More than 120 rebel Names have accepted or expressed an interest in accepting a final settlement offer from Lloyd's. Those that do not agree to the deal will face debt enforcers.
In the 1970s and 1980s, a series of mainly asbestos-related claims led to market losses of £8.1bn. As a result, thousands of private investors, called Names, were left in the red.
In 1996, more than 700 Names worldwide, owing a total of £300m, turned down a deal with Lloyd's to settle. But earlier this year, Lloyd's made them a final offer to write off some of the debt.
Now around one in seven have either accepted the proposal or asked for their cases to be referred to an independent panel to assess their financial status.
Adrian Beeby, spokesman for Lloyd's, said: “We think that this is an extremely positive response. We are pleased to see so many Names have listened to us saying that this is our final and best offer.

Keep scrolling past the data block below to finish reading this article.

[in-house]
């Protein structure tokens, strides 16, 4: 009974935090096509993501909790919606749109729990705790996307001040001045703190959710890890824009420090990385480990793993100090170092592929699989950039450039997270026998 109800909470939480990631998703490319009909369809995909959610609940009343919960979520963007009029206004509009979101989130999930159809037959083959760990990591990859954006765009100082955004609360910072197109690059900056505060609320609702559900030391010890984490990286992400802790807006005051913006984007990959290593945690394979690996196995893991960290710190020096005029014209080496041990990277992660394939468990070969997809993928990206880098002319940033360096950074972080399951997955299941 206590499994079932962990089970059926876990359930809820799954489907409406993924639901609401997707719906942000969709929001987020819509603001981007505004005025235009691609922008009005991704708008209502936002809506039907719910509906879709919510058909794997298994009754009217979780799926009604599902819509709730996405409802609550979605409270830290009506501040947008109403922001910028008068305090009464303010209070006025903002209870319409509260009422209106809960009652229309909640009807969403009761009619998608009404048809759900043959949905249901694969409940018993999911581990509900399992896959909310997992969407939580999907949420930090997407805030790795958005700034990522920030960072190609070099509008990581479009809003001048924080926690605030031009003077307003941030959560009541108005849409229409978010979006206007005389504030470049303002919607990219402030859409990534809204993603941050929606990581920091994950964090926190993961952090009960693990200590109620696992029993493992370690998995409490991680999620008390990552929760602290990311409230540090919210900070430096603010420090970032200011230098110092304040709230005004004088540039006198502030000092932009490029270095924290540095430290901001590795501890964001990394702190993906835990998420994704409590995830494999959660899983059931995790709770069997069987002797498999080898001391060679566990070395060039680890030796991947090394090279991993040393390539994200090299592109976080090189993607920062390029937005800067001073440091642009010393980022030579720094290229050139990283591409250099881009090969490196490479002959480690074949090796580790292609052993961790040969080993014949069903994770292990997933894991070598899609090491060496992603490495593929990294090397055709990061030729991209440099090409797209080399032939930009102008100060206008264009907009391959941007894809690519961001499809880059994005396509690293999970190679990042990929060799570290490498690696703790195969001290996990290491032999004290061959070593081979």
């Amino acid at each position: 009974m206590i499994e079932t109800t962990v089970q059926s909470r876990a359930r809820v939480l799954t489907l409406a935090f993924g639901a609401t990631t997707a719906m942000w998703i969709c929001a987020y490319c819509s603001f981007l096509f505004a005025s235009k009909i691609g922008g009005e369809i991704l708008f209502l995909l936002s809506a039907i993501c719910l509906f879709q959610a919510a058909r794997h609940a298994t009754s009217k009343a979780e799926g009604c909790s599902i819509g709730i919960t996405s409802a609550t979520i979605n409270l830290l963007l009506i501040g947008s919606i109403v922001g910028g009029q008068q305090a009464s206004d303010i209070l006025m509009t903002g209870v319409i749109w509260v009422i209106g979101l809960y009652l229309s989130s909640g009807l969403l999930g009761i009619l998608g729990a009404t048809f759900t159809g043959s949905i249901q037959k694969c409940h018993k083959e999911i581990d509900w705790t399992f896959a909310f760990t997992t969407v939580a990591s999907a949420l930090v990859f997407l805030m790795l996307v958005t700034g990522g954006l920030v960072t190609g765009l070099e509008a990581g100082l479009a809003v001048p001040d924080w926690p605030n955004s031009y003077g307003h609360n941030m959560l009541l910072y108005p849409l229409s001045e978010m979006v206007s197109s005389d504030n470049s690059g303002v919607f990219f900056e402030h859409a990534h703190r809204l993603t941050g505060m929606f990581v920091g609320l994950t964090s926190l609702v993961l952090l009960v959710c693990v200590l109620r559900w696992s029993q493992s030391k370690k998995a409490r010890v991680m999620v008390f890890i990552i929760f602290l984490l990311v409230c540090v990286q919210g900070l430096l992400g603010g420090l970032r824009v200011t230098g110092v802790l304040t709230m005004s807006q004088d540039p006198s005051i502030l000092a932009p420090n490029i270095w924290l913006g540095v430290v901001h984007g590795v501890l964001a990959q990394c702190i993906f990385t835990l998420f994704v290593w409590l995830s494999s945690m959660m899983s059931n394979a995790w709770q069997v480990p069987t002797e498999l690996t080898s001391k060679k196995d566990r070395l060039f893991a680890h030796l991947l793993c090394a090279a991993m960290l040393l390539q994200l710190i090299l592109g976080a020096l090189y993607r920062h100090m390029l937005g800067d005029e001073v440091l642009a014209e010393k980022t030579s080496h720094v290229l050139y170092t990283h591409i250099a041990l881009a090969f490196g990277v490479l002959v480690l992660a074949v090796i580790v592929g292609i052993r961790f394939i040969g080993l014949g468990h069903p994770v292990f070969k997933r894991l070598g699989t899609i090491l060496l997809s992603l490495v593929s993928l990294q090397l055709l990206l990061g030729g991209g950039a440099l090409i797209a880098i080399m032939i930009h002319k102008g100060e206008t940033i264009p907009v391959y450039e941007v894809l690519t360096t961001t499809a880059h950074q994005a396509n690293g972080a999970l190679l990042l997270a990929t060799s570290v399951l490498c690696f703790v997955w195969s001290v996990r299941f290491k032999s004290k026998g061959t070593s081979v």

“We hope that they take independent advice and know this is the right time to settle.
“Should they choose not to accept, we will have no alternative but to resort to debt enforcement measures.”
Chris Stockwell, adviser to the United Names Organisation (UNO), said out of the association's 200 members, one has accepted and 40 have expressed an interest in doing a deal based along those lines.
“The suggestion that Lloyd's is going to get any money from this process is laughable,” said Stockwell. “Lloyd's is trying to use intimidating tactics. The courts will not allow it to bankrupt people when there is still an appeal hearing outstanding and other issues remain to be heard.”